This thesis comprises a cross-national comparison of readership responses to the British tabloid The Sun and the German red-top Bild. The study is of qualitative nature: it draws on extensive material derived from a total of 18 focus groups conducted in both
countries, in which 104 diverse adults participated.
The first study to compare tabloid reading experience cross-nationally, the research sets out to explore how readers of The Sun and readers of Bild make sense of the papers, and how they evaluate them. The results are analysed with regards to emerging
similarities and differences, which are pointed out and discussed in relation to the specific social and cultural contexts in the UK and Germany.
While many academic approaches to genre consider popular newspapers hazardous to the workings of democratic society; this study takes a different approach. Drawing on a range of academic ideas that can largely be associated to the intellectual tradition of ‘cultural studies’, the research foregrounds the social and cultural functions of the popular press from the readers’ point of view; focussing in particular on notions of belonging and community as expressed in the construction of citizenship, social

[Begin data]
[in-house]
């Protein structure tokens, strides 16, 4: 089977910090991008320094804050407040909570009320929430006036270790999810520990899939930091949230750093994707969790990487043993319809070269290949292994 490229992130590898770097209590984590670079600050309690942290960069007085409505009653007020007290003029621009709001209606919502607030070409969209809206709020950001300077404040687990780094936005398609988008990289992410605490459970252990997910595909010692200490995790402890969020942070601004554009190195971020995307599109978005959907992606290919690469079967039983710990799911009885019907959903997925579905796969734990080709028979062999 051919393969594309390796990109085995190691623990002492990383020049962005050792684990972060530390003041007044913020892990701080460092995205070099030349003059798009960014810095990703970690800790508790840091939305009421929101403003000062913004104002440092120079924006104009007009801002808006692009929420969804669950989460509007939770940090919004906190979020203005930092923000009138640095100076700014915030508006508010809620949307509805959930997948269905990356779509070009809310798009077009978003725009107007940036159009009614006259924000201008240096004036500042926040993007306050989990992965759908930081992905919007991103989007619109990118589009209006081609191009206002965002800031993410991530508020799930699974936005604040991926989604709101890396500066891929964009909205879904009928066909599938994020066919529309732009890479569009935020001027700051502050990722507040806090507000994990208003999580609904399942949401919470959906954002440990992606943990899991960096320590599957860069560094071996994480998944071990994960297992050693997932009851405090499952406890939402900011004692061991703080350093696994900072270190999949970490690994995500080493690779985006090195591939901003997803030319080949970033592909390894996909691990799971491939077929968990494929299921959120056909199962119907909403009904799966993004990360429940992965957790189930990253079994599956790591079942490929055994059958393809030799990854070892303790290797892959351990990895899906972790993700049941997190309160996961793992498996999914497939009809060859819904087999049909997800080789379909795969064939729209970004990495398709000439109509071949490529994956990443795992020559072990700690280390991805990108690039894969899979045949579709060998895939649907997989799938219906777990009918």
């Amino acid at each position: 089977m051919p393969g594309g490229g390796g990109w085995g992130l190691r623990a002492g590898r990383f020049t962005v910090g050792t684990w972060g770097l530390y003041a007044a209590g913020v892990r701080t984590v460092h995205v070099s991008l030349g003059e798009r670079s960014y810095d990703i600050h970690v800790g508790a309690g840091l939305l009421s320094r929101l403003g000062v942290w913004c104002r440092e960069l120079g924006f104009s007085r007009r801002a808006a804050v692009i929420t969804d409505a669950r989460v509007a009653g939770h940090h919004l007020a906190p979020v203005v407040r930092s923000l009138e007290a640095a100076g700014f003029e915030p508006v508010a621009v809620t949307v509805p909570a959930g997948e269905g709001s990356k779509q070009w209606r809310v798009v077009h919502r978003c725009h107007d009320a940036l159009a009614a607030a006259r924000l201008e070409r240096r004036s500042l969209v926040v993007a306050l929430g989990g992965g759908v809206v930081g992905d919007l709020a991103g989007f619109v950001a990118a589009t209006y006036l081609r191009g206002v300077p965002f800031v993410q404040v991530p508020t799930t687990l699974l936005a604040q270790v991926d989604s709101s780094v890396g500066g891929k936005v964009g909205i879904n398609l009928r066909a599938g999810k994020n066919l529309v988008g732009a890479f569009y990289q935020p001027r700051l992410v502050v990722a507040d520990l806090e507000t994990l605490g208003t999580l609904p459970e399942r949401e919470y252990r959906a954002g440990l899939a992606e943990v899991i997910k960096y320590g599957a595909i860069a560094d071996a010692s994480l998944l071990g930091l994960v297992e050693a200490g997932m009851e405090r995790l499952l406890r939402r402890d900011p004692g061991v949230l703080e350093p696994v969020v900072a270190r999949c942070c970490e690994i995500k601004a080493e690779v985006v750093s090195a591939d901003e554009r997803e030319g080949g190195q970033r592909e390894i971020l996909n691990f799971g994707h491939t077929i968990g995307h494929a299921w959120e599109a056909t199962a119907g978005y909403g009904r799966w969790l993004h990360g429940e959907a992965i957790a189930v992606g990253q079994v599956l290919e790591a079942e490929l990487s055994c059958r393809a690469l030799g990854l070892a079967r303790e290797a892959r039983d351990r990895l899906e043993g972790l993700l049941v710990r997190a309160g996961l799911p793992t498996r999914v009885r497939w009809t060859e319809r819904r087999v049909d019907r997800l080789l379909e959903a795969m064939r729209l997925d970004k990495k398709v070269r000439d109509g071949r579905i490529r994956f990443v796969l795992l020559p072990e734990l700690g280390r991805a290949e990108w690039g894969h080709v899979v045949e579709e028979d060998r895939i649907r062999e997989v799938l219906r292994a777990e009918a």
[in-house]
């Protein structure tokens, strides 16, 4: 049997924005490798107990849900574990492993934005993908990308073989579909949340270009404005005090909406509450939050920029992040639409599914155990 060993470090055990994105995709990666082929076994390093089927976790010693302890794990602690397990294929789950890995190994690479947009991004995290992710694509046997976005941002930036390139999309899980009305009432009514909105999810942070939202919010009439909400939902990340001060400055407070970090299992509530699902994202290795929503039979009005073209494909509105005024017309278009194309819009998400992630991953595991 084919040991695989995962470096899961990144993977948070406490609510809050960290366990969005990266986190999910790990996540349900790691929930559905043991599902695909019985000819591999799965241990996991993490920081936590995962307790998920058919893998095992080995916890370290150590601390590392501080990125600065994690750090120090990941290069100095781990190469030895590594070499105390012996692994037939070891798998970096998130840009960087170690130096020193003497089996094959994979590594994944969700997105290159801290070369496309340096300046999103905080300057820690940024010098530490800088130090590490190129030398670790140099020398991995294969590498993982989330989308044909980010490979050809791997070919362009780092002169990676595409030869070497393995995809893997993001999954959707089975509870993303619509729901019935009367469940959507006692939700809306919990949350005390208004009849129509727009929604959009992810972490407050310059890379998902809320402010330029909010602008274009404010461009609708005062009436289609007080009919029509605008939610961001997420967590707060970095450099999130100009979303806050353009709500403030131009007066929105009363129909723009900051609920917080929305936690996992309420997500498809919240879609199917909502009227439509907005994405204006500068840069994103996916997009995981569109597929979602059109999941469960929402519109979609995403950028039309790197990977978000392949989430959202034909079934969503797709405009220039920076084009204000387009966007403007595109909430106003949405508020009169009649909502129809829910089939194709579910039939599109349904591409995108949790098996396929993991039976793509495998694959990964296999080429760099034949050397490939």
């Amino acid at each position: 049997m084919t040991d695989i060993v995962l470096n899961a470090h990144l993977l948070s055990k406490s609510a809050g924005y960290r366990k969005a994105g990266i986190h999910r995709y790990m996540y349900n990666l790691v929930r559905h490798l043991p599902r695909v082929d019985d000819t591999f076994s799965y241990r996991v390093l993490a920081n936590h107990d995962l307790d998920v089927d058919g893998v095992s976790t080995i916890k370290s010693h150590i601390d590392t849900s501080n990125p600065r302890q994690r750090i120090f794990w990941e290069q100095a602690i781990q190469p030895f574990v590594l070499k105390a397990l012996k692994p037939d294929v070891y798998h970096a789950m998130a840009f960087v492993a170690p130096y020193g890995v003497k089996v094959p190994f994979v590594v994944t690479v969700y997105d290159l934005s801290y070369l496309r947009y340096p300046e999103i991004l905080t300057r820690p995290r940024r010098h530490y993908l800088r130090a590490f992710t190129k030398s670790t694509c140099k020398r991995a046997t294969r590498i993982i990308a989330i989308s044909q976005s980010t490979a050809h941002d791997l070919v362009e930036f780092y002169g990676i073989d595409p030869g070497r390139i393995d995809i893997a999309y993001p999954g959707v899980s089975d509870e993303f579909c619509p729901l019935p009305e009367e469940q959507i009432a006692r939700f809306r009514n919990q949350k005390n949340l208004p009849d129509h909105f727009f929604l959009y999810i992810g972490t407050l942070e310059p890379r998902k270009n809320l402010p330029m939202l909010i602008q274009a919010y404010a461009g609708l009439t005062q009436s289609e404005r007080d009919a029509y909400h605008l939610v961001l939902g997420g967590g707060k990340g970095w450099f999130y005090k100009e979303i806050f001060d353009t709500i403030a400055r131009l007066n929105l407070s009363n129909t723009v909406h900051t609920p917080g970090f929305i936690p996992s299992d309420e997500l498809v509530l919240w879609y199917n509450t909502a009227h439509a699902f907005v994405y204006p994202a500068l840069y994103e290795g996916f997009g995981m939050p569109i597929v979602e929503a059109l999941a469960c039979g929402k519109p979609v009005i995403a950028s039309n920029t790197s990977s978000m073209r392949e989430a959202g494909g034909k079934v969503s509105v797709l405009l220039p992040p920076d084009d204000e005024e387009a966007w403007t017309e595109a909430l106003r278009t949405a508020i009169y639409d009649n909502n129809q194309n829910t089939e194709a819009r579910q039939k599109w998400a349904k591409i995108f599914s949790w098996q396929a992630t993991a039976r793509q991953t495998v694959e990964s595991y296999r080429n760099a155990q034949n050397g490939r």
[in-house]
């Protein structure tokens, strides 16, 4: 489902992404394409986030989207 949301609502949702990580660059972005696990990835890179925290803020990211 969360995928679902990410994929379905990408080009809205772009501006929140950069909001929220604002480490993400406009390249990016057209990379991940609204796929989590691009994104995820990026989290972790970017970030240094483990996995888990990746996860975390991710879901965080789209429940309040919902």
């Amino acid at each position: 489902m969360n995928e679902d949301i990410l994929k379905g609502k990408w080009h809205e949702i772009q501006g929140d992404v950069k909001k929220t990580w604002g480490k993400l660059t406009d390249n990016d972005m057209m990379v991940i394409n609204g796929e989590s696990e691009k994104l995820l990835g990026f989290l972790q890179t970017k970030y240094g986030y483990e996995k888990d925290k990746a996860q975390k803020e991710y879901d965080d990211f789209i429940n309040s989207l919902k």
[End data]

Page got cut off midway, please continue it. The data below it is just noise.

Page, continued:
participation and collective identity formations.
Among the key results of the study, cross-nationally shared modes of engagement with tabloids are highlighted, which contribute to an often tension-filled character of the reading experience. Moreover, the papers’ highly stimulating potential is stressed. I develop my idea of the ‘negotiative space’ generated by tabloids; arguing that this greatly contributes to readers’ development of their ‘vision of the good and bad’. Moreover, the thesis emphasises the significance of the popular press to various kinds of readers’ social and cultural identity formations; particularly with regards to notions of nationhood and national identity.